Gibson Guitar Company Sues Retailers, MTV Over ‘Guitar Hero’ And ‘Rock Band’

Instrument maker claims games violate 1999 Gibson patent for virtual music performances.

The Gibson Guitar Corporation announced Thursday that it is suing major retailers that sell “Guitar Hero” games. The suit is part of an ongoing legal squabble between the instrument manufacturer and the makers of the popular music video games.

It was reported late Friday (March 21) that Gibson has also sued MTV, Harmonix and EA for allegedly violating a 1999 patent with last year’s music game “Rock Band.”

The “Guitar Hero” suit seeks to block Amazon, GameStop, Kmart, Wal-Mart, Target and Toys “R” Us from selling the games, according to an Associated Press report. The instrument-maker claims the games violate a 1999 Gibson patent for virtual music performances.

“Gibson Guitar took this action reluctantly, but is required to protect its intellectual property and will continue to do so against any other person in accordance with the law and its rights,” the company explained in a statement issued Thursday.

The Gibson suit was filed on Monday and charges Activision (the developer of “Guitar Hero”) with violating U.S. Patent 5,990,405: “System and method for generating and controlling a simulated musical concert experience.” That patent describes a setup that would connect a guitar to a television and a “system interface” with the option to include a stereoscopic headset to create a virtual-reality concert experience. The term “video game” does not appear in the 5,000-word patent. (To read the patent and see images of Gibson’s setup, go to the U.S. Patent Office’s listing.)

On Friday, Gibson also announced that it was suing MTV Networks, Harmonix and EA, the publishers, developer and distributors of “Rock Band,” respectively, for infringing on the same patent.

“Gibson Guitar had made good-faith efforts to enter into a patent-license agreement with the defendants in this case,” reads a Gibson statement. “The defendants have not responded in a timely manner with an intent to enter into negotiations for a patent-license agreement.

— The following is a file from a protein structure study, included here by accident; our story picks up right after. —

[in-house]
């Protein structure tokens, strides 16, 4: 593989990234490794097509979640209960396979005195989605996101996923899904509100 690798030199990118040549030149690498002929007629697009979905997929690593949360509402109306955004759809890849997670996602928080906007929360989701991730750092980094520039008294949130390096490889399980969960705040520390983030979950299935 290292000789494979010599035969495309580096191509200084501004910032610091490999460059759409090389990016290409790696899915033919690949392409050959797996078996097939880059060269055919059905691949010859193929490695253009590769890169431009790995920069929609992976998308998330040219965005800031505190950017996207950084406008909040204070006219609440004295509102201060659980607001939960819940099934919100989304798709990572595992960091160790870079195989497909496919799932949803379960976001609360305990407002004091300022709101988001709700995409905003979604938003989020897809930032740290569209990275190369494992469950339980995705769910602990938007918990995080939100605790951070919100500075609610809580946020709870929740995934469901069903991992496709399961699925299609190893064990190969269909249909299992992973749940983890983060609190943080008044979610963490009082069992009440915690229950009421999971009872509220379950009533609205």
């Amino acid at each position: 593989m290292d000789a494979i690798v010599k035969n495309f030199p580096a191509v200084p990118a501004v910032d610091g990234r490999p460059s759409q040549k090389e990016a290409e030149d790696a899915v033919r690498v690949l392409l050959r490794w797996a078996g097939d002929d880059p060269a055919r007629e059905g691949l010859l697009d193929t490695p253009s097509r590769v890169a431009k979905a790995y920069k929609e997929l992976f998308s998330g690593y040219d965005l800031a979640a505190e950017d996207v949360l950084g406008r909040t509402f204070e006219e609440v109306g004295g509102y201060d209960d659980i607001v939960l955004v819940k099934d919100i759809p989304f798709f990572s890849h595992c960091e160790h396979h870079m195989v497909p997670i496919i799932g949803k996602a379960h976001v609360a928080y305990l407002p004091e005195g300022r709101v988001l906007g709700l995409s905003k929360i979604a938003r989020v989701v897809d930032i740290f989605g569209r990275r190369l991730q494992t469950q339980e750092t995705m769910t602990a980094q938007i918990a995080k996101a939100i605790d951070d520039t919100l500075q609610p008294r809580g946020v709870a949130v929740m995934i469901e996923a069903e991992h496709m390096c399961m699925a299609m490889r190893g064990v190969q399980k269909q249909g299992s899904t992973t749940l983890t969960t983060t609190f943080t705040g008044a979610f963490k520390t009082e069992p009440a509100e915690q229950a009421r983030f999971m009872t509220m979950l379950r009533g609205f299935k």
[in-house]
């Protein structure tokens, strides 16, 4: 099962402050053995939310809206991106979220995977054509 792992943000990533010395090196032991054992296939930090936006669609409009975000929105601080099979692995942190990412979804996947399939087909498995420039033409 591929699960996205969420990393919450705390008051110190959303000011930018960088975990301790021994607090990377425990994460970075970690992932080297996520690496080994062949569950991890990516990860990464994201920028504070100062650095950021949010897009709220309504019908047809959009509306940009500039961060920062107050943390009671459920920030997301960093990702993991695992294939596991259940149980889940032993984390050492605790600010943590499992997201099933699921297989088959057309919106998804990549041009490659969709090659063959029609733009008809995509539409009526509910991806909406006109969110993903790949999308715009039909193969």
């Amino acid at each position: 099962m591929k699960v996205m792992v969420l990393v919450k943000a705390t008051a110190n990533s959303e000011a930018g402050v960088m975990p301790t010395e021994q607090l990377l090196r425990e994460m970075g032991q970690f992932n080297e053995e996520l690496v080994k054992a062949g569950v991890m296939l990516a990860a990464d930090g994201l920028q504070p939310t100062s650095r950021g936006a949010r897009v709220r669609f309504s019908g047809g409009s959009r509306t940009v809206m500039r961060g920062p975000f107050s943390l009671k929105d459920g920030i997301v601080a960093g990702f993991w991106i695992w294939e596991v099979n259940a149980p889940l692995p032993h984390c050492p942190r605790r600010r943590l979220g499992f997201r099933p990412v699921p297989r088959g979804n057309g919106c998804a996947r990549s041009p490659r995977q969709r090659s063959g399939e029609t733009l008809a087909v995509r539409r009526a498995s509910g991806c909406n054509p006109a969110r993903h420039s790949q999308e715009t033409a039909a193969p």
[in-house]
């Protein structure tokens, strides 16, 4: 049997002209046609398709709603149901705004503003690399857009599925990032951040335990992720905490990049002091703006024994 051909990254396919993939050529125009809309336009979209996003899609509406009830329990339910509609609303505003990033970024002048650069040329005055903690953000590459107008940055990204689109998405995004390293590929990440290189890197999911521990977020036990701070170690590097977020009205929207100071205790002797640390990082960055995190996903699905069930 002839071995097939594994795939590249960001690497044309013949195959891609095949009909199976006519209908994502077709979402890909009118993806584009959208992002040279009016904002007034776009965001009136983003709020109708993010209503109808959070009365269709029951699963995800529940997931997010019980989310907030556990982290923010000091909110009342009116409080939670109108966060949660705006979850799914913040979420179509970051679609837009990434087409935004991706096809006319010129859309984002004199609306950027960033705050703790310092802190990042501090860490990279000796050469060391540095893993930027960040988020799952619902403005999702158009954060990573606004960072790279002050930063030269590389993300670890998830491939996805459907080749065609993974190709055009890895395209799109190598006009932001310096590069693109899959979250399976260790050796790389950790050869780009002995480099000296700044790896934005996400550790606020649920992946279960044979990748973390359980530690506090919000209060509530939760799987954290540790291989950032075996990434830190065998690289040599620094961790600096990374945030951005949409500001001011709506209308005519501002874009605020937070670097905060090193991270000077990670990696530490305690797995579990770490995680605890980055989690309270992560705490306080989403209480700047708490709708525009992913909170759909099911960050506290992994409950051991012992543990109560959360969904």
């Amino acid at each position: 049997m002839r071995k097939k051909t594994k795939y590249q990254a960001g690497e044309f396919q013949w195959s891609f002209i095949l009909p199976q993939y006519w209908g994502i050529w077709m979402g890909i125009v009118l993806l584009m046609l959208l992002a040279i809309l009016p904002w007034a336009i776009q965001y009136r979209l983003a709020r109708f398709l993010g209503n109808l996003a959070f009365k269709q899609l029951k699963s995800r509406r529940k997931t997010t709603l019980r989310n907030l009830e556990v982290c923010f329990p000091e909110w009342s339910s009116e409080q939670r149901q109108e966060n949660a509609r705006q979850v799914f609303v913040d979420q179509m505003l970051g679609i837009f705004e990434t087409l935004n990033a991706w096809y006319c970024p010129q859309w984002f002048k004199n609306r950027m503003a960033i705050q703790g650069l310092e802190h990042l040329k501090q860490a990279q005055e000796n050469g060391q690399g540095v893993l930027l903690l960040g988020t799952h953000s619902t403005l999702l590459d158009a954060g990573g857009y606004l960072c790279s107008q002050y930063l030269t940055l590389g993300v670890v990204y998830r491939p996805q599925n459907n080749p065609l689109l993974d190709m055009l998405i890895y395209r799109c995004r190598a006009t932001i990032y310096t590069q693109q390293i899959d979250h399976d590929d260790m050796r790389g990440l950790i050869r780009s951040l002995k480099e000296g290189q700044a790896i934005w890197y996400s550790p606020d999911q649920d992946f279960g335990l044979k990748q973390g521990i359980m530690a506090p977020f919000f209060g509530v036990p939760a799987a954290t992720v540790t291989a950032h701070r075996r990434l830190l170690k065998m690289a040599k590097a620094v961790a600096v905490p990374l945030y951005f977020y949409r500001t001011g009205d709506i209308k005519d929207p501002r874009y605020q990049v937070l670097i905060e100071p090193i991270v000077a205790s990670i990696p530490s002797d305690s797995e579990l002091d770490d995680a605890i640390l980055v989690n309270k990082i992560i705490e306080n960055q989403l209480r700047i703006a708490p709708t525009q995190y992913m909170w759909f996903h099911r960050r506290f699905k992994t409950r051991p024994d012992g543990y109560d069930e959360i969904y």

“Gibson Guitar had no alternative but to bring the suit, and it will continue to protect its intellectual-property rights against any and all infringing persons.”

MTV officials could not be reached for comment, but a Harmonix representative told Reuters that “This lawsuit is completely without merit and we intend to defend it vigorously.”

Calls to Gibson and its legal counsel were not returned by press time, but the pair of lawsuits are clearly the latest salvo in a conflict that began earlier this year, when Gibson representatives contacted Activision privately to state that the games were violating the patent. Then on March 11, Activision filed suit against Gibson for damages, seeking a court judgment that “Guitar Hero” does not infringe on Gibson’s patent.

Earlier this week, Activision reps told MTV News that Gibson’s claims were without merit. George Rose, Activision’s chief legal officer, stated: “While Gibson is a good partner and we have a great deal of respect for them, we disagree with the applicability of their patent and believe any objective analysis will reach the same conclusion. We are confident in our position.”

The “Guitar Hero” suit may surprise the many fans who have played the game, because to do so requires holding officially licensed replica Gibson guitars. It would have seemed these two companies got along: The guitars for the first “Guitar Hero” games were modeled from Gibson SGs, the Xbox 360 version of “Guitar Hero II” included a replica Gibson X-Plorer, and the controller for “Guitar Hero III” is based on a Gibson Les Paul.

It seems, however, that Activision isn’t interested in Gibson guitars appearing in future “Guitar Hero” games. A letter submitted as evidence as part of Activision’s suit suggests that any Activision/Gibson guitar deal is dead. In fact, Activision claims that is the reason for Gibson’s complaint.

In a March 10 letter to Gibson’s attorney, Activision lawyer Mary Tuck wrote: “As I indicated previously, Gibson knew about the Guitar Hero games for nearly three years but did not raise its patent until it became clear that Activision was not [interested] in renewing the License and Marketing Support Agreement. Gibson’s delay suggests that its infringement assertions are not being made in good faith, and it has provided no justification for its conduct.”

For more on these suits, including Gibson’s item-by-item chart alleging how “Guitar Hero” infringes on the Gibson patent, check out our Multiplayer blog.

[This story was originally published at 3:15 pm E.T. on 3.21.2008]